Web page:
Icelanders’ extreme efforts to keep their language pure extends to what people can call their newborns, but the days of these official name-keepers appear to be numbered.
Jóhannes Bjarni Sigtryggsson has to decide whether or not the name “Cleopatra” is Icelandic. It is, he knows, a decision which cannot be taken lightly — in the balance lies the future self-image of a newborn girl — and it is a decision he doesn’t make alone. He and two other people compose Iceland’s Mannanafnanefnd, or the Persons’ Names Committee, the group charged with preserving the nation’s ancient infant-naming traditions.
Every month, submissions from parents or prospective parents reach the committee. On average, between one-half and two-thirds of the names proposed will be approved and duly entered in the official register, which presently counts 1,888 boys’ names and 1,991 girls’. But occasionally parental creativity tries too hard. Then Jóhannes must send the submission back, telling the petitioner to pick another name.
Icelanders preserve their names just as the English preserve their castles; they’re listed and supervised by an appointed commission.
It is with such a message that the committee replies in May 2016 to the couple who wrote in with Cleopatra. The name is rejected because the letter C has no place in the Icelandic alphabet.
Politically, Iceland is one of the world’s most liberal nations: it was the first European state to give women the vote, the sole country to date whose government has been led by a lesbian. In language, however, it is highly conservative. People’s names — many of which date back hundreds of years to the Sagas and comprise nouns, verbs and adjectives that speak of the bleak winters endured (Eldjárn, “fire iron”; Glóbjört, “glow bright”) — are thought of as an extension of the national patrimony. Icelanders preserve their names as the English preserve their castles; names, like England’s historic buildings, are listed; and the committee, like a heritage commission, is appointed every four years to supervise and adjudicate.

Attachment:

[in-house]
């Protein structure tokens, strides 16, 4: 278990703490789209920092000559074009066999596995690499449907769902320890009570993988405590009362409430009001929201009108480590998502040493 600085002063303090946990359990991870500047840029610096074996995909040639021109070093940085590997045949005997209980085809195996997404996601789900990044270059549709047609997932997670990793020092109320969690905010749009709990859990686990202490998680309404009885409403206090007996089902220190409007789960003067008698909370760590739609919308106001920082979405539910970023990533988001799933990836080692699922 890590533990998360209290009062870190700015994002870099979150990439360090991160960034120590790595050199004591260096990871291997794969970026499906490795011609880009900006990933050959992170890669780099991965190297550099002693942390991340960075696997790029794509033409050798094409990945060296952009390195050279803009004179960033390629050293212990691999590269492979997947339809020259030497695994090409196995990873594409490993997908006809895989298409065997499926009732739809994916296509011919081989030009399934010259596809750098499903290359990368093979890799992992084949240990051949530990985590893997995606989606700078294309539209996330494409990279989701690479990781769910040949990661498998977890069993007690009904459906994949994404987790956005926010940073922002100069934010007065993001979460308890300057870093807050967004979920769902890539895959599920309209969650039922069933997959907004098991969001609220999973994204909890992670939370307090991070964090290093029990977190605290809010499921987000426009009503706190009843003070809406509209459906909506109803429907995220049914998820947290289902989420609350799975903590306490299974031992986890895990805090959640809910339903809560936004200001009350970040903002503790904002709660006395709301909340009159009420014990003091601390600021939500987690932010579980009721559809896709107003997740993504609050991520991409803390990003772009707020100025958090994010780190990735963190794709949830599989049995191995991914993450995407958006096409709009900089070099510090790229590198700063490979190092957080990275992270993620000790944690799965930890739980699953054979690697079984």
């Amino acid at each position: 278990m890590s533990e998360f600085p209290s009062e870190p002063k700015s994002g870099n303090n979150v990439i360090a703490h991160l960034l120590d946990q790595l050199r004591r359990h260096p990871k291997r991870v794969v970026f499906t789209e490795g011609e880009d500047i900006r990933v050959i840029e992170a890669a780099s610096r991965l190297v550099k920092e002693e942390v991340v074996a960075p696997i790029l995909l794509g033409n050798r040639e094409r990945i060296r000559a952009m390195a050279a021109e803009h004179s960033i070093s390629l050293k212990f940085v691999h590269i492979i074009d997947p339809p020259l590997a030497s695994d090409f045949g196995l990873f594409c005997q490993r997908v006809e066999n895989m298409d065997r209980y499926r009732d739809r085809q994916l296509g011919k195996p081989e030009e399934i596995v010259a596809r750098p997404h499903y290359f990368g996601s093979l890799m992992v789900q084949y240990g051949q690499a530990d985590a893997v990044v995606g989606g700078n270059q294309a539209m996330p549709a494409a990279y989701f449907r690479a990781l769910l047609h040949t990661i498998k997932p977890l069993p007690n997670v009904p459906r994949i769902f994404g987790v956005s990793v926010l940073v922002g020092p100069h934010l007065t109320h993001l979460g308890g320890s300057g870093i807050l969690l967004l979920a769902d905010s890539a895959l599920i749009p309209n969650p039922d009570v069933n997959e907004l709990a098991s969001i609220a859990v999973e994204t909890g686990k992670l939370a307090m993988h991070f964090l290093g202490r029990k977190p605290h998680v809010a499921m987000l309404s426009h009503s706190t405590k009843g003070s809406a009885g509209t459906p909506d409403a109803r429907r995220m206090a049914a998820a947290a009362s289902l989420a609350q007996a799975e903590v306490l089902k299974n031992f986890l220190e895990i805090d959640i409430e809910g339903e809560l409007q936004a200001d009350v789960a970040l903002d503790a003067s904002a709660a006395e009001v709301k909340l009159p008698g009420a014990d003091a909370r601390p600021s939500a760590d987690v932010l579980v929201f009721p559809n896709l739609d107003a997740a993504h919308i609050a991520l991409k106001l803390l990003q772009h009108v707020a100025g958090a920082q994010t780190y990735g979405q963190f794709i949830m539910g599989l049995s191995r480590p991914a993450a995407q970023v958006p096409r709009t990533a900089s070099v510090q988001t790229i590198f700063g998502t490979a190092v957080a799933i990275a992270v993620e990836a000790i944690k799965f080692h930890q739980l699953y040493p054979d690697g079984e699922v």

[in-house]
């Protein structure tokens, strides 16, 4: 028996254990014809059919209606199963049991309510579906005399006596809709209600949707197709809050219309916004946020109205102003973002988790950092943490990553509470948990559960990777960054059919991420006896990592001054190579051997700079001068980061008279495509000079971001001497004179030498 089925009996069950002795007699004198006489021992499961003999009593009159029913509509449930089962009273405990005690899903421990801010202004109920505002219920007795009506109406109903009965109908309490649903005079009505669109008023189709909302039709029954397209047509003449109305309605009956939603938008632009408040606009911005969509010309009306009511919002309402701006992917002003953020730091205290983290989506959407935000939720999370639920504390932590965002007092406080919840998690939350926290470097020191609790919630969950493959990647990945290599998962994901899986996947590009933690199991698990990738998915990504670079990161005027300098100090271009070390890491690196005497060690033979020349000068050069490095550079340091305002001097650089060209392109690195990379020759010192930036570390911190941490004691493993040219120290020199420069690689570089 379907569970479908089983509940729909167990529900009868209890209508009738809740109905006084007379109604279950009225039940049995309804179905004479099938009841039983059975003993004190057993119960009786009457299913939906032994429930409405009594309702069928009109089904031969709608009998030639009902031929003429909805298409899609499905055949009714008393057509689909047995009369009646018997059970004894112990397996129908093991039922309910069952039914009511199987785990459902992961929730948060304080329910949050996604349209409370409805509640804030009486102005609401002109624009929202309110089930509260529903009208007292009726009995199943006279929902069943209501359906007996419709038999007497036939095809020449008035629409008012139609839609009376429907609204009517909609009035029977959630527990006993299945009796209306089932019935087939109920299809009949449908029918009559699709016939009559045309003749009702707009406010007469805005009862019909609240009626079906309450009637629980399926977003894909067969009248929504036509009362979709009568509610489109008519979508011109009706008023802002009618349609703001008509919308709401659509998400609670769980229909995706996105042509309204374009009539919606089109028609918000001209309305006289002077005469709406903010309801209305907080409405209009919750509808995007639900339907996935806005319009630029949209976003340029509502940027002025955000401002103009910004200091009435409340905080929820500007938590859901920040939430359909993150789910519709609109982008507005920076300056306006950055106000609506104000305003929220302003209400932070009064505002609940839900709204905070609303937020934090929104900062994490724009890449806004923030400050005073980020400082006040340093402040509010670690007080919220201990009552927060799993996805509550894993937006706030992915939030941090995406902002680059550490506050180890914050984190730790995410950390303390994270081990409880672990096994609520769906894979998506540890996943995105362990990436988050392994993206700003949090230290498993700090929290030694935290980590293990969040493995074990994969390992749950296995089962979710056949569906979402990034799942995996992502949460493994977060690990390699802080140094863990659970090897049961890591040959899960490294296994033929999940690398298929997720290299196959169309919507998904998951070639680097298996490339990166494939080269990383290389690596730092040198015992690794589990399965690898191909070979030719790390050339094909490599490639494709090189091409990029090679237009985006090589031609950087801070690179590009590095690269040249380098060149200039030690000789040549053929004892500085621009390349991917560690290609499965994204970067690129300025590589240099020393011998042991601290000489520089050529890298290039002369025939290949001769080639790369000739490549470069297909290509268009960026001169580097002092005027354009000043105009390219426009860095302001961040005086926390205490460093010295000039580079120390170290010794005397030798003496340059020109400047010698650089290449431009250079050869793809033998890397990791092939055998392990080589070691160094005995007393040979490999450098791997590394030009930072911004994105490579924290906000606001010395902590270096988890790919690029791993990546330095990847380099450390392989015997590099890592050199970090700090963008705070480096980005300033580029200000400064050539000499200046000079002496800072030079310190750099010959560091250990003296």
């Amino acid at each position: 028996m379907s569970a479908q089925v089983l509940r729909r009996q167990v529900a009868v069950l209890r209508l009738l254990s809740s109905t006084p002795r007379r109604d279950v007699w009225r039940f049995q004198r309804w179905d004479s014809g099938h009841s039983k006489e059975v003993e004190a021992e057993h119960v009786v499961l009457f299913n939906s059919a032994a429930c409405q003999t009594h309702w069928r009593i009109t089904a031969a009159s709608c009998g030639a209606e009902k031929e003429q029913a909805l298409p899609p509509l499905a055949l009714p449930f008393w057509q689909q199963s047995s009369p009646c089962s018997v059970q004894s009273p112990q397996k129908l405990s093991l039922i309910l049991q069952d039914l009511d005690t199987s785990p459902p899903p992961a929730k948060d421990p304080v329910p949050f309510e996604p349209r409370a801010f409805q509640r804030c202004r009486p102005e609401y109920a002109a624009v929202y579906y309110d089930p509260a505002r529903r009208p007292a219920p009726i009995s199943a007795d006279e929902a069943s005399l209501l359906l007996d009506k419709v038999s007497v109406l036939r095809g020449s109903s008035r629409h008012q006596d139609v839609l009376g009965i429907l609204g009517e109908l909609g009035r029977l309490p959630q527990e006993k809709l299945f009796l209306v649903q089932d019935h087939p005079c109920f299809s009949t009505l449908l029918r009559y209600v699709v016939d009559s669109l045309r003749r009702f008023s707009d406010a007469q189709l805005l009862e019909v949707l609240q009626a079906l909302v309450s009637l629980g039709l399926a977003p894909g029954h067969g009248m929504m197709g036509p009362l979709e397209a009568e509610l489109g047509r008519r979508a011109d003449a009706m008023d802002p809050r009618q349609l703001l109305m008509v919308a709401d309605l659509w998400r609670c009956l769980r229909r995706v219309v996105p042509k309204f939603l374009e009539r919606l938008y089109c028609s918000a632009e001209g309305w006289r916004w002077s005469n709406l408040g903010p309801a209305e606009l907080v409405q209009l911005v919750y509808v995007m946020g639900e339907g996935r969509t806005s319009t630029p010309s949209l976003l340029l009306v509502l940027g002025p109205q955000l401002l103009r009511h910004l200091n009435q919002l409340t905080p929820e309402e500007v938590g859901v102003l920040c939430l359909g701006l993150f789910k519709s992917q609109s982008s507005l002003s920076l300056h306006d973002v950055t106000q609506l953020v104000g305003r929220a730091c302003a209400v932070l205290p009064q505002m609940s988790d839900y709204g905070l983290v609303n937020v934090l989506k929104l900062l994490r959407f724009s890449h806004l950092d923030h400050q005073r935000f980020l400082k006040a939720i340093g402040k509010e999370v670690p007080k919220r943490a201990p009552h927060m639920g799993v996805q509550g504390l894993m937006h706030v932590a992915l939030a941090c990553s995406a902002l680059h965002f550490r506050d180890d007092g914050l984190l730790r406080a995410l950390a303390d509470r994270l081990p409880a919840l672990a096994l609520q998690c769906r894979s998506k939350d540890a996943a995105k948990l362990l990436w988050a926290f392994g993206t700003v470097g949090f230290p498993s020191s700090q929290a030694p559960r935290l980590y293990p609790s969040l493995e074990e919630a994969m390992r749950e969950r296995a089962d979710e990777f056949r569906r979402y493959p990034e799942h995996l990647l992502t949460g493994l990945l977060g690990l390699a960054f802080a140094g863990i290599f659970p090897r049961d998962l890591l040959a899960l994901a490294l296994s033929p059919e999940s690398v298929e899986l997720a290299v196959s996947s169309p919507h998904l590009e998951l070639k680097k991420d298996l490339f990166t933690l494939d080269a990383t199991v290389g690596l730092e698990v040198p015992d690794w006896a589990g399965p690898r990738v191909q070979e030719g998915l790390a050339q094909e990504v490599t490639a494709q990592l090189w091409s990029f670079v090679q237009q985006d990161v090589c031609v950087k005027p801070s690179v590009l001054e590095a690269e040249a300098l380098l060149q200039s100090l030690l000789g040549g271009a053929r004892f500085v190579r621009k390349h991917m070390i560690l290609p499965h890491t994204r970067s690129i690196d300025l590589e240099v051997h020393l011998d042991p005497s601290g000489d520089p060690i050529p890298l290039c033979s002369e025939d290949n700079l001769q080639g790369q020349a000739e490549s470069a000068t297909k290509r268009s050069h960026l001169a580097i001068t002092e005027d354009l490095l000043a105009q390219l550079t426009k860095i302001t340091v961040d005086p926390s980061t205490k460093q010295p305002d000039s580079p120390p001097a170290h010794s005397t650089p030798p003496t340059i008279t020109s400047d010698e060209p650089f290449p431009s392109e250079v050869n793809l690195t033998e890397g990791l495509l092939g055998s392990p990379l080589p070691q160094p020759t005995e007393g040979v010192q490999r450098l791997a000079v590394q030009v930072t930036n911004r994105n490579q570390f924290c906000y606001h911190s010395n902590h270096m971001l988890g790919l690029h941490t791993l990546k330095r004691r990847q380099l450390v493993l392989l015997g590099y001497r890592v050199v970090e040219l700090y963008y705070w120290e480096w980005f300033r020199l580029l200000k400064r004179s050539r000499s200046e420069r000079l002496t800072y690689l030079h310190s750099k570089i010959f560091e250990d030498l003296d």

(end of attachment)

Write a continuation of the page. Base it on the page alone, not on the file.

The present committee was appointed in 2014. Jóhannes has a doctorate in Icelandic grammar, has authored many papers, and, most important, he has the best of all names. Jóhannes Bjarni Sigtryggsson. His grandfather — and not any old grandfather, a celebrated poet — had been a Jóhannes Bjarni; like many firstborn Icelanders, Jóhannes was named after his grandfather. The poet’s daughter Þóra married a Sigtryggur, Jóhannes’s father. Jóhannes Bjarni Sigtryggsson: grandson of Jóhannes Bjarni, son of Sigtryggur.
Jóhannes is married with three sons, and he and his wife stuck to tradition. They named their eldest son Guðmundur after the boy’s maternal grandfather; their second Sigtryggur for Jóhannes’s father. With no more grandfathers left, Jóhannes and his wife chose Eysteinn for their third son, in honor of Eysteinn Ásgrímsson, a 14th-century monk and poet known for the purity of his Icelandic.
Icelandic “pure”? To the tourist for whom the country is all fairy-tale elves and unpronounceable volcanoes, the idea is surprising. To a sympathetic outsider like myself, friendly with Icelanders from various walks of life and familiar with their language and landscape, it is absurd. Like the easygoing Australians, who, more than Britons or Americans, are fond of telescoping their commonest nouns (relly for relative, ute for utility vehicle, ambo for ambulance), Icelandic mouths are quick to dock lengthy words: ammó for afmæli (“birthday”), fyrró for fyrramálið (“tomorrow morning”). Readers of the broadsheet Morgunblaðið ask their newsagent for the Mogga.